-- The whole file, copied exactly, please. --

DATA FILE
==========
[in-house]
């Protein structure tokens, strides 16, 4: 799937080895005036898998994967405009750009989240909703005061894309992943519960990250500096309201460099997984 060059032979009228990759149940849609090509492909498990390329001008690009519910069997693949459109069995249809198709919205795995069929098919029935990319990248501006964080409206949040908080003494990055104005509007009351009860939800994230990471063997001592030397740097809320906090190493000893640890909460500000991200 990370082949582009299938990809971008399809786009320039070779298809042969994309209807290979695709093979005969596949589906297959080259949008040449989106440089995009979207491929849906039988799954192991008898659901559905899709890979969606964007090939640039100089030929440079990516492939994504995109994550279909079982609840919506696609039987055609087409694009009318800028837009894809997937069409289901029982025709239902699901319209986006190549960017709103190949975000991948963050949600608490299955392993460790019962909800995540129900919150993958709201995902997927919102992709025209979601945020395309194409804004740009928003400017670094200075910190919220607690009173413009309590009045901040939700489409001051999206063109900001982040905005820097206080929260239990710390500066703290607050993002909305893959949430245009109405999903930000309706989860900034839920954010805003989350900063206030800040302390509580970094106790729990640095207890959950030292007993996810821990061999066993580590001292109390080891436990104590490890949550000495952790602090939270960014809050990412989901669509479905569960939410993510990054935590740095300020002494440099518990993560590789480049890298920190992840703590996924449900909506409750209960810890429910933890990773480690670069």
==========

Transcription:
[in-house]
């Protein structure tokens, strides 16, 4: 799937080895005036898998994967405009750009989240909703005061894309992943519960990250500096309201460099997984 060059032979009228990759149940849609090509492909498990390329001008690009519910069997693949459109069995249809198709919205795995069929098919029935990319990248501006964080409206949040908080003494990055104005509007009351009860939800994230990471063997001592030397740097809320906090190493000893640890909460500000991200 990370082949582009299938990809971008399809786009320039070779298809042969994309209807290979695709093979005969596949589906297959080259949008040449989106440089995009979207491929849906039988799954192991008898659901559905899709890979969606964007090939640039100089030929440079990516492939994504995109994550279909079982609840919506696609039987055609087409694009009318800028837009894809997937069409289901029982025709239902699901319209986006190549960017709103190949975000991948963050949600608490299955392993460790019962909800995540129900919150993958709201995902997927919102992709025209979601945020395309194409804004740009928003400017670094200075910190919220607690009173413009309590009045901040939700489409001051999206063109900001982040905005820097206080929260239990710390500066703290607050993002909305893959949430245009109405999903930000309706989860900034839920954010805003989350900063206030800040302390509580970094106790729990640095207890959950030292007993996810821990061999066993580590001292109390080891436990104590490890949550000495952790602090939270960014809050990412989901669509479905569960939410993510990054935590740095300020002494440099518990993560590789480049890298920190992840703590996924449900909506409750209960810890429910933890990773480690670069």